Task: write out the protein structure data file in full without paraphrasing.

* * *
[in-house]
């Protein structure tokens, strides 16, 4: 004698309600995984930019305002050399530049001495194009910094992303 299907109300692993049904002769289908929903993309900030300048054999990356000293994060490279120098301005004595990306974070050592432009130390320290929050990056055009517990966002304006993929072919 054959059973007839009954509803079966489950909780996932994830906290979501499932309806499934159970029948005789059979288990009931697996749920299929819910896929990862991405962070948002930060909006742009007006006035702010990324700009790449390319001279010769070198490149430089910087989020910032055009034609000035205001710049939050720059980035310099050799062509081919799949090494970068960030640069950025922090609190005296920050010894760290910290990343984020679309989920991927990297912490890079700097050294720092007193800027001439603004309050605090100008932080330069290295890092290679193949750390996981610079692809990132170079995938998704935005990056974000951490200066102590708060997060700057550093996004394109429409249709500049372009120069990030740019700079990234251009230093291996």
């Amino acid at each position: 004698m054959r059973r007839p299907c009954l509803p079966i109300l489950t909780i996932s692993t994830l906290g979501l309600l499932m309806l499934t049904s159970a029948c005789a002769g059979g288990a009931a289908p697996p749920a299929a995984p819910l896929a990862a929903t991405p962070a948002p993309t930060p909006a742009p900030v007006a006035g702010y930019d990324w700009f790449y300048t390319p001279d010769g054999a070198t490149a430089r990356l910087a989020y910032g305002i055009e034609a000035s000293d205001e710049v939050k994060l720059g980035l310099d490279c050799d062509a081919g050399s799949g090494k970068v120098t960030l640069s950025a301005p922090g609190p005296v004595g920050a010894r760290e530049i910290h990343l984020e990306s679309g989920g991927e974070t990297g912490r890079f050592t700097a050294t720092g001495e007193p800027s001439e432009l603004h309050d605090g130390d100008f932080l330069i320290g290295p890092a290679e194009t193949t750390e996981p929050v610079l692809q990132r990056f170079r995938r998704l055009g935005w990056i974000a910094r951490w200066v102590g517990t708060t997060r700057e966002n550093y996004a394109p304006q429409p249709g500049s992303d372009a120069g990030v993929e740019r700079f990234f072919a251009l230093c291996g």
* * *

[in-house]
């Protein structure tokens, strides 16, 4: 004698309600995984930019305002050399530049001495194009910094992303 299907109300692993049904002769289908929903993309900030300048054999990356000293994060490279120098301005004595990306974070050592432009130390320290929050990056055009517990966002304006993929072919 054959059973007839009954509803079966489950909780996932994830906290979501499932309806499934159970029948005789059979288990009931697996749920299929819910896929990862991405962070948002930060909006742009007006006035702010990324700009790449390319001279010769070198490149430089910087989020910032055009034609000035205001710049939050720059980035310099050799062509081919799949090494970068960030640069950025922090609190005296920050010894760290910290990343984020679309989920991927990297912490890079700097050294720092007193800027001439603004309050605090100008932080330069290295890092290679193949750390996981610079692809990132170079995938998704935005990056974000951490200066102590708060997060700057550093996004394109429409249709500049372009120069990030740019700079990234251009230093291996």
């Amino acid at each position: 004698m054959r059973r007839p299907c009954l509803p079966i109300l489950t909780i996932s692993t994830l906290g979501l309600l499932m309806l499934t049904s159970a029948c005789a002769g059979g288990a009931a289908p697996p749920a299929a995984p819910l896929a990862a929903t991405p962070a948002p993309t930060p909006a742009p900030v007006a006035g702010y930019d990324w700009f790449y300048t390319p001279d010769g054999a070198t490149a430089r990356l910087a989020y910032g305002i055009e034609a000035s000293d205001e710049v939050k994060l720059g980035l310099d490279c050799d062509a081919g050399s799949g090494k970068v120098t960030l640069s950025a301005p922090g609190p005296v004595g920050a010894r760290e530049i910290h990343l984020e990306s679309g989920g991927e974070t990297g912490r890079f050592t700097a050294t720092g001495e007193p800027s001439e432009l603004h309050d605090g130390d100008f932080l330069i320290g290295p890092a290679e194009t193949t750390e996981p929050v610079l692809q990132r990056f170079r995938r998704l055009g935005w990056i974000a910094r951490w200066v102590g517990t708060t997060r700057e966002n550093y996004a394109p304006q429409p249709g500049s992303d372009a120069g990030v993929e740019r700079f990234f072919a251009l230093c291996g």